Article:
A federal judge is deciding whether a gay judge's ruling to strike down California's same-sex marriage ban should be overturned because he failed to divulge his own marital intentions before throwing out the voter-approved measure.
Chief U.S. District Judge James Ware said he would issue a decision within 24 hours after a hearing Monday in which lawyers trying to salvage the ban posed an unprecedented legal argument questioning Judge Vaughn Walker's impartiality when he issued last year's landmark ruling that Proposition 8 was unconstitutional.
The lawyers insisted that Walker, who was chief judge of the Northern District of California at the time, should have recused himself or disclosed his relationship because he and his partner stood to personally benefit from the verdict.
"It now appears that Judge Walker, at the time the complaint was filed and throughout this litigation, occupied precisely those same shoes as the plaintiffs," attorney Charles Cooper said.
Ware, who inherited the Proposition 8 case from the now-retired Walker, asked why Cooper assumed Walker had any intention of getting married, just because he was in a decade-old relationship.
"I'm asking you to tell me what fact you would have the court rely on to suggest that Judge Walker wanted to change, not maintain his relationship?" Ware asked.
Cooper conceded he did not know Walker's outlook on marriage. Still, he insisted the judge's failure to reveal the relationship until 10 months after his ruling made his silence suspect and his marriage plans an appropriate subject of inquiry.
During the lengthy back-and-forth that followed, Ware asked, "So if a reasonable person thought a black judge should recuse himself from a civil rights case, that would be enough?"
Cooper replied, "No, your honor."
Ware asked why not.
"A reasonable person would not consider that black judge, any more than a white judge, for that reason alone someone biased or impartial," the lawyer said.
"I agree with you," Ware said. "Our test of reasonableness in our country will not allow us to discriminate on the basis of race, gender or sexual orientation."
Theodore Boutrous Jr., part of the legal team representing the two gay couples who filed the lawsuit against Proposition 8, called Cooper's arguments "frivolous, offensive and deeply unfortunate."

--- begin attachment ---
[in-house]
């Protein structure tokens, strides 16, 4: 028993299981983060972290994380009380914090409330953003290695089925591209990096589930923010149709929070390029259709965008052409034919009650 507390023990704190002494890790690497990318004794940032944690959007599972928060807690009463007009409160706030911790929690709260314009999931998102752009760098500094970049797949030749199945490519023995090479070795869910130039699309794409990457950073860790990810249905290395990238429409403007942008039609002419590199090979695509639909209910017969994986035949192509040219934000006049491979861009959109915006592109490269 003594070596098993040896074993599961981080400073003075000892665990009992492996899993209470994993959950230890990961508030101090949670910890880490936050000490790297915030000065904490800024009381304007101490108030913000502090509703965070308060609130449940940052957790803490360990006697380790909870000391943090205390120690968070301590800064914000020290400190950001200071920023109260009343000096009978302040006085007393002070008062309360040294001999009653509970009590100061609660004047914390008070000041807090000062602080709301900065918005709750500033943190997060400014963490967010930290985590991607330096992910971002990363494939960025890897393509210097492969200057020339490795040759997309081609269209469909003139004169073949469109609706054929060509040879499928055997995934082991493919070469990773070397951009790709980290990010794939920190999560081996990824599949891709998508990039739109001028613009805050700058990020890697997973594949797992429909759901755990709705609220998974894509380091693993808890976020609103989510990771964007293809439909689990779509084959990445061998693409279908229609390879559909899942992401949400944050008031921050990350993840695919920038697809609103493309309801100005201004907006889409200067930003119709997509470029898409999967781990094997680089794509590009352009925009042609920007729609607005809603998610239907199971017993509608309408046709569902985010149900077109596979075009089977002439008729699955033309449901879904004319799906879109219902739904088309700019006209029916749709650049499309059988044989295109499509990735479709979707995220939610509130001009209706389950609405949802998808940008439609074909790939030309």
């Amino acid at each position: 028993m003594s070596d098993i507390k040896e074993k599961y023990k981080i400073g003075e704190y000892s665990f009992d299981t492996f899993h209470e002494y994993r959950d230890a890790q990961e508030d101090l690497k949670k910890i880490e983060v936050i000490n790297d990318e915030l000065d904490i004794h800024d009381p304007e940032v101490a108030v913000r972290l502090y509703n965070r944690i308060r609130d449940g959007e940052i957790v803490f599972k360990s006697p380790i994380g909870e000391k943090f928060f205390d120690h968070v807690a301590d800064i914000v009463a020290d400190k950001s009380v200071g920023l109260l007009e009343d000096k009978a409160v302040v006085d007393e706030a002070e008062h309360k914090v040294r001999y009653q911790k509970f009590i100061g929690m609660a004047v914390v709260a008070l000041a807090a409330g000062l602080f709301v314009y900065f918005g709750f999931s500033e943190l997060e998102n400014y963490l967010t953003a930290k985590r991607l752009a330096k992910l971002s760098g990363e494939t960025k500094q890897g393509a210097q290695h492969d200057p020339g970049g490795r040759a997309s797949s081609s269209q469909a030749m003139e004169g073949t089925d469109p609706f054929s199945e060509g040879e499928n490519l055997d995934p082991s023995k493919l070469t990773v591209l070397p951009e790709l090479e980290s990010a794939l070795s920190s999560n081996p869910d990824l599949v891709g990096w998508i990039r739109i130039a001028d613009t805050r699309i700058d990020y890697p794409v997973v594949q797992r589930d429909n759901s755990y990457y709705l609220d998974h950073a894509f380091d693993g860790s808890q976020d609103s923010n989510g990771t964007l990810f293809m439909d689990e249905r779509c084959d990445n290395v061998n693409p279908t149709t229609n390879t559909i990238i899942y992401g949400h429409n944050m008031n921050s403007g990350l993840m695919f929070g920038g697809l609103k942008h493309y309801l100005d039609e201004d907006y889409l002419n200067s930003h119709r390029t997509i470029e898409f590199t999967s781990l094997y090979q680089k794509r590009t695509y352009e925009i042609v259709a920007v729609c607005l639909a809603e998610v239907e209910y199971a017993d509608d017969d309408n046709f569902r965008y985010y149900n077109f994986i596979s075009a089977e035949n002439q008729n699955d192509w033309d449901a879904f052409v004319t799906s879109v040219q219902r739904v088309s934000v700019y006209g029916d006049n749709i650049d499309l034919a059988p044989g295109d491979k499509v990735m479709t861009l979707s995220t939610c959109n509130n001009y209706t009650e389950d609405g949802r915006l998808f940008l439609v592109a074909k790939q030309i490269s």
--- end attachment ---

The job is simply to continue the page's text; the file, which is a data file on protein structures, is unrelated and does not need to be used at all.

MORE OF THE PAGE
"Just because people are gay and lesbian and in a relationship doesn't mean they are all alike," Boutrous said. "He is just engaging in this stereotyping that everyone is the same. ... There is no evidence that Judge Walker intended to get married. None."
Boutrous also derided Cooper's assertion that it was Walker's relationship status and not his sexual orientation that called his impartiality into question.
"It's not some news flash that Judge Walker was in a same-sex relationship," Boutrous said. "They are targeting Judge Walker because he is gay."
Walker publicly revealed after he stepped down from the bench in February that he is in a 10-year relationship with a man. Rumors that he was gay had circulated before and after he presided over the trial in early 2010.
Turning his attention to Boutrous, Ware asked if objective observers would be wrong to assume a judge who is a member of a minority group whose issues are at stake in a trial could not be fair.
"If the court did accept that Judge Walker was intending to marry and therefore was on an even floor with the plaintiffs here, that would not lead a reasonable person to question his impartiality?" the judge asked.
Boutrous replied: "I do not think it would or should. I think it has to be more direct."
Ware pushed harder. "It sounds like the next statement you would make is there are no circumstances that would cause Judge Walker's impartiality to be questioned in this case," he said.
Ware revealed at the hearing's outset that he had presided at a same-sex marriage during the brief period in 2008 when the ceremonies were legal in the state.
He said the ruling by Walker, who did not attend Monday's hearing, raised important questions and called it the first case in which a judge's same-sex relationship had led to calls for disqualification.
"There was probably the same kind of struggle when race or gender were the issue," Ware said.
Many legal scholars do not expect Ware to overturn Walker's decision. They point out that having a judge's impartiality questioned because he is gay is new territory, but efforts to get women judges thrown off gender discrimination cases or Hispanic judges removed from immigration cases have failed.
Ware also heard arguments on whether he should prohibit Walker from using videotaped recordings of the trial in public speeches. Cooper said Walker's post-retirement use of the recordings violated a U.S. Supreme Court ruling barring the trial from being broadcast beyond the federal courthouse in San Francisco.
Ware said he would issue a written ruling at a later date but suggested he was disinclined to prevent his former colleague from making personal use of the videos.
Ware said Walker had been given the videos as a parting gift during a "passing the gavel" ceremony.
"It was done under my auspices," he said. So I want to disclose that in case you wish to make an argument that somehow having presided over that event ... I should recuse myself."